Grammar Cultural Identity |
The Blue Book of Grammar and Punctuation

Cultural Identity

The last couple of years have seen a greater emphasis on how we refer to and write about cultural identity in a wonderfully diverse country such as the U.S. In this discussion, we’ll share some current style guidance you can consider.

When we seek reinforcement for certain style items at, we most often refer to The Associated Press Stylebook and The Chicago Manual of Style. For questions of cultural identity, we lean even more toward AP’s lead, as their style applies to daily communications such as newspapers, magazines, and social media.

Concerning writing about identity, we also agree with AP’s observation this year that:

“reporting and writing about issues involving race calls for thoughtful consideration, precise language, and discussions with others of diverse backgrounds whenever possible about how to frame coverage or what language is most appropriate, accurate and fair.

“Avoid broad generalizations and labels; race and ethnicity are one part of a person’s identity. Identifying people by race and reporting on actions that have to do with race often go beyond simple style questions, challenging journalists to think broadly about racial issues before having to make decisions on specific situations and stories.

“In all coverage … strive to accurately represent the world, or a particular community, and its diversity through the people you quote and depict in all formats. Omissions and lack of inclusion can render people invisible. Be aware that some words and phrases that seem innocuous to one group can carry negative connotations. … As with all news coverage, be sensitive to your varied audiences and their different perceptions of language and the larger world.”

With that in mind, here is how AP currently treats references to cultural identity:

American Indians, Native Americans When referring to two or more people of different tribal affiliations in the U.S., both can be acceptable terms (no hyphen). For individuals, use the name of the tribe; if that information is not immediately available, try to obtain it. He is a Navajo commissioner. She is a member of the Nisqually Indian Tribe. Avoid words such as wampum, warpath, powwow, teepee, brave, and squaw.

In Alaska, the Indigenous groups are collectively known as Alaska Natives.

Asian American This term (no hyphen) is acceptable for an American of Asian descent. When possible, refer to a person’s country of origin or follow the person’s preference: e.g., Filipino American or Indian American.

Black Treat it as a proper adjective and not as a proper singular noun in a racial, ethnic, or cultural sense: Black artists, Black universities. AP’s reasoning is that language in the U.S. has evolved to recognize Black as a descriptor that reflects a shared culture and identity as opposed to a skin color alone, and capitalized proper treatment conveys that distinction.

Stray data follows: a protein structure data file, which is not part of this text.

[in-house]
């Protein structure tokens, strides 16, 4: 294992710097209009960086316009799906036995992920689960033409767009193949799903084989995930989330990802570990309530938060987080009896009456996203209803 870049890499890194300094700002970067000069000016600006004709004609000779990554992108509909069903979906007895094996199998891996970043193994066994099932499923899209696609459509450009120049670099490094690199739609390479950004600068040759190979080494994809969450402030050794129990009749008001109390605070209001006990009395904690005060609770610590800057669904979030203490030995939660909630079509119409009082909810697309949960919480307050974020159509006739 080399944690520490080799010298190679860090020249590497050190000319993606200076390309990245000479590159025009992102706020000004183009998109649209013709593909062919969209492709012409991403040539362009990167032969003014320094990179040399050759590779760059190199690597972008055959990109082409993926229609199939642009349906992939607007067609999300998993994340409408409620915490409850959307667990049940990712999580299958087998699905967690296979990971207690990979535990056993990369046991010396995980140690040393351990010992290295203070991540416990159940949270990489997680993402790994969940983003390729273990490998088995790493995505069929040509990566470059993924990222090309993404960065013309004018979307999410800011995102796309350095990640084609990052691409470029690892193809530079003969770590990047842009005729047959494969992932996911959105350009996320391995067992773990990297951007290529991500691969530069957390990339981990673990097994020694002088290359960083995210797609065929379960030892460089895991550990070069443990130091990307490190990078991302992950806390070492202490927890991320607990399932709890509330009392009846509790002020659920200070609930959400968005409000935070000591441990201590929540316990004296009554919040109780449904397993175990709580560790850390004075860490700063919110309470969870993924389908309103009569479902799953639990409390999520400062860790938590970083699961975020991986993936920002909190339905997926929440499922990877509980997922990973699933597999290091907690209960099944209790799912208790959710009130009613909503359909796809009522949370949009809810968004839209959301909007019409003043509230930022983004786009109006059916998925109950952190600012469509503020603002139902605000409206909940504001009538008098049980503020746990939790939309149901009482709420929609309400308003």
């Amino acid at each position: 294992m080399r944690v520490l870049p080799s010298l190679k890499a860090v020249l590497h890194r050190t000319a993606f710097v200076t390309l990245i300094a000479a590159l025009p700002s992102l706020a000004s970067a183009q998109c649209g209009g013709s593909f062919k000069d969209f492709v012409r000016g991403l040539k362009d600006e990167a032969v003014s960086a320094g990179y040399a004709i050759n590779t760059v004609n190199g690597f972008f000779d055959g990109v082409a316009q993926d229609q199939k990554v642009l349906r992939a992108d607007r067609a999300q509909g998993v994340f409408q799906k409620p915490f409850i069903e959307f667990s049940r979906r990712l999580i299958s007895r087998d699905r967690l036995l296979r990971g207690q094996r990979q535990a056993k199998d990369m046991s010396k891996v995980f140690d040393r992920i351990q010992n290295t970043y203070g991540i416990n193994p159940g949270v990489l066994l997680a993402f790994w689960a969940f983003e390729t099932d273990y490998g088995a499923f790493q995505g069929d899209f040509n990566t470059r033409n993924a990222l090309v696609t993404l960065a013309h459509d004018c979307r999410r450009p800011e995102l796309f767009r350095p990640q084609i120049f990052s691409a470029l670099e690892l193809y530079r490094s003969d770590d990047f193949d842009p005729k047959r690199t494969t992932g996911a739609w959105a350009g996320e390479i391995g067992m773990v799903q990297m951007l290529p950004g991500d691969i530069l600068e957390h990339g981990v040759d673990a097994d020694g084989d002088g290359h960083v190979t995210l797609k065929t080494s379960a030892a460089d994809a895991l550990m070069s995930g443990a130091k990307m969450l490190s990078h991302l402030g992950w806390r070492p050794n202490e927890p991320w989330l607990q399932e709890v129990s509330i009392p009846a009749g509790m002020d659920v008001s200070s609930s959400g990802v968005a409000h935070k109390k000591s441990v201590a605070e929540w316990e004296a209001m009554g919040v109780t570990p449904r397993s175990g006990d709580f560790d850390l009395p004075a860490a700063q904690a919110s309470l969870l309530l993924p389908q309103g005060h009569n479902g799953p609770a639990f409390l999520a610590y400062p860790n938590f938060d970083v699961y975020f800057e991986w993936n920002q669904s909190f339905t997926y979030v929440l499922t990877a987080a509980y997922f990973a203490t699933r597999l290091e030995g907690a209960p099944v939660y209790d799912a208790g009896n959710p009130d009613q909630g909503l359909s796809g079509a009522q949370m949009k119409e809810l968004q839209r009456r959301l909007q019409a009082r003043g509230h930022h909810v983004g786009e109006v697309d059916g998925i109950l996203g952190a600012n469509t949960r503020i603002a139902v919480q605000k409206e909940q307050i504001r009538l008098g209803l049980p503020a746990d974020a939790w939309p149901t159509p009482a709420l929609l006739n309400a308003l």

African American (no hyphen) is also acceptable within the U.S. Note that Black and African American are not always interchangeable. For example, Americans of Caribbean heritage may refer to themselves as Caribbean American.

The Chicago Manual of Style entry 8.38 adds that “Black is increasingly capitalized when referring to racial or ethnic identity. As a matter of editorial consistency, similar terms such as White may also be capitalized when used in this sense. Usage varies according to context, however, and individual preferences should be respected.”

brown Because interpretations of what the descriptive adjective includes vary widely, avoid using it in racial, ethnic, or cultural references unless as part of a direct quotation.

Chicano Some Mexican Americans in the U.S. Southwest may use this term to describe their heritage. We should refer to it in formal writing only if it is a person’s preference.

Hispanic This proper adjective might describe a person from—or whose ancestors were from—a Spanish-speaking land or culture. In writing, usage should follow the person’s preference, and we should aim for a more-specific identification when possible: Cuban, Puerto Rican, Mexican American.

Indian This proper adjective is used to describe the peoples and cultures of the South Asian nation of India. We would not use the term as a shortening of American Indian.

Latino, Latina This is often the preferred noun or adjective for a person from, or whose ancestors were from, a Spanish-speaking land or culture or from Latin America. As with Hispanics, we should use a more-specific identification when possible (e.g., Cuban, Puerto Rican, Mexican American).